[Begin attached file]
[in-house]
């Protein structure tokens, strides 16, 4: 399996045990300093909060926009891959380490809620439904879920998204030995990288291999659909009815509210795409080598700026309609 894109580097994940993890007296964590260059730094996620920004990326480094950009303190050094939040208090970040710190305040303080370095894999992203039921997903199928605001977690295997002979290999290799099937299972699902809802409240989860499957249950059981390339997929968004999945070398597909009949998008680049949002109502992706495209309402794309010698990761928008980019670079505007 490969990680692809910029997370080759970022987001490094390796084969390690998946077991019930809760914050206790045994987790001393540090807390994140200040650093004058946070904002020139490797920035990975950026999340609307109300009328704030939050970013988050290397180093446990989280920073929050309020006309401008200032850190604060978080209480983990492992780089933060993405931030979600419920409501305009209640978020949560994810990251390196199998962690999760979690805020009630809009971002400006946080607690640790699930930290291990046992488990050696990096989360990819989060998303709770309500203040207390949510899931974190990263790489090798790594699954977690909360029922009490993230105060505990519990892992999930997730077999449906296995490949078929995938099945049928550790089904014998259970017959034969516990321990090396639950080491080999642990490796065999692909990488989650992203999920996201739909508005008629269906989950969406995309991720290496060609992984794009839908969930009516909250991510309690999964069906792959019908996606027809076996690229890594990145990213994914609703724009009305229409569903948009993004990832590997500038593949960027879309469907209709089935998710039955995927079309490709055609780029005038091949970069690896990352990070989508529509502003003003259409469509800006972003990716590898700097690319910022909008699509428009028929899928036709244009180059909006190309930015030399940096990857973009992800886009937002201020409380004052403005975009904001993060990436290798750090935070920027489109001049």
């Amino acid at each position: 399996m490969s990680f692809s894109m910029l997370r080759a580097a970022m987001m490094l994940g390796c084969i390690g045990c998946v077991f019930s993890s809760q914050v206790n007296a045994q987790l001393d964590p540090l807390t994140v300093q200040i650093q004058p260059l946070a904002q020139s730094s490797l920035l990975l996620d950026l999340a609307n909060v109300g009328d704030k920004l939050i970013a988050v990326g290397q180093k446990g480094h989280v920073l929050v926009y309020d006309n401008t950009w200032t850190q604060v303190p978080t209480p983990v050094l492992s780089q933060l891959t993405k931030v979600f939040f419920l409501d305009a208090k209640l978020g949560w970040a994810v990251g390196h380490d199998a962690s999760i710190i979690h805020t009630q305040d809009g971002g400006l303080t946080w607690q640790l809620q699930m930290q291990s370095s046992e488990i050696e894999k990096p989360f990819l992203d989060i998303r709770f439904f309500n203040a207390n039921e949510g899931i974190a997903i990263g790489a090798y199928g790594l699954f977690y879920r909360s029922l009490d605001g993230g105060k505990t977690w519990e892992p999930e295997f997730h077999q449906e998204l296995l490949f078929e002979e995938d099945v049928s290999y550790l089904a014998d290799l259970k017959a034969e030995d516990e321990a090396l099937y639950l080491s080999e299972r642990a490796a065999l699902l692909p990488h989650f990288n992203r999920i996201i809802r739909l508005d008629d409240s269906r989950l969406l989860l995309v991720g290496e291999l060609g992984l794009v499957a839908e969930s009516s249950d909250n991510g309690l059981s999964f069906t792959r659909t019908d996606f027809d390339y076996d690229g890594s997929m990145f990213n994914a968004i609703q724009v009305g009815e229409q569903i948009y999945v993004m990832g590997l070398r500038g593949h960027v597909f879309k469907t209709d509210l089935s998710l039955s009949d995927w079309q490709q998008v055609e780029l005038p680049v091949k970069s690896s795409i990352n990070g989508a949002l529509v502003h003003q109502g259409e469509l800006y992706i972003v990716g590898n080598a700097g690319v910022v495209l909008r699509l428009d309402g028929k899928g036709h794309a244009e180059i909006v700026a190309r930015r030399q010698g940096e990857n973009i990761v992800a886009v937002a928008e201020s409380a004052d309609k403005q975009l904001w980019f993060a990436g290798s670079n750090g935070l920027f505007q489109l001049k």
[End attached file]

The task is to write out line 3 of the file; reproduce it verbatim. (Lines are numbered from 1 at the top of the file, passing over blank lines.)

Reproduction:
């Amino acid at each position: 399996m490969s990680f692809s894109m910029l997370r080759a580097a970022m987001m490094l994940g390796c084969i390690g045990c998946v077991f019930s993890s809760q914050v206790n007296a045994q987790l001393d964590p540090l807390t994140v300093q200040i650093q004058p260059l946070a904002q020139s730094s490797l920035l990975l996620d950026l999340a609307n909060v109300g009328d704030k920004l939050i970013a988050v990326g290397q180093k446990g480094h989280v920073l929050v926009y309020d006309n401008t950009w200032t850190q604060v303190p978080t209480p983990v050094l492992s780089q933060l891959t993405k931030v979600f939040f419920l409501d305009a208090k209640l978020g949560w970040a994810v990251g390196h380490d199998a962690s999760i710190i979690h805020t009630q305040d809009g971002g400006l303080t946080w607690q640790l809620q699930m930290q291990s370095s046992e488990i050696e894999k990096p989360f990819l992203d989060i998303r709770f439904f309500n203040a207390n039921e949510g899931i974190a997903i990263g790489a090798y199928g790594l699954f977690y879920r909360s029922l009490d605001g993230g105060k505990t977690w519990e892992p999930e295997f997730h077999q449906e998204l296995l490949f078929e002979e995938d099945v049928s290999y550790l089904a014998d290799l259970k017959a034969e030995d516990e321990a090396l099937y639950l080491s080999e299972r642990a490796a065999l699902l692909p990488h989650f990288n992203r999920i996201i809802r739909l508005d008629d409240s269906r989950l969406l989860l995309v991720g290496e291999l060609g992984l794009v499957a839908e969930s009516s249950d909250n991510g309690l059981s999964f069906t792959r659909t019908d996606f027809d390339y076996d690229g890594s997929m990145f990213n994914a968004i609703q724009v009305g009815e229409q569903i948009y999945v993004m990832g590997l070398r500038g593949h960027v597909f879309k469907t209709d509210l089935s998710l039955s009949d995927w079309q490709q998008v055609e780029l005038p680049v091949k970069s690896s795409i990352n990070g989508a949002l529509v502003h003003q109502g259409e469509l800006y992706i972003v990716g590898n080598a700097g690319v910022v495209l909008r699509l428009d309402g028929k899928g036709h794309a244009e180059i909006v700026a190309r930015r030399q010698g940096e990857n973009i990761v992800a886009v937002a928008e201020s409380a004052d309609k403005q975009l904001w980019f993060a990436g290798s670079n750090g935070l920027f505007q489109l001049k």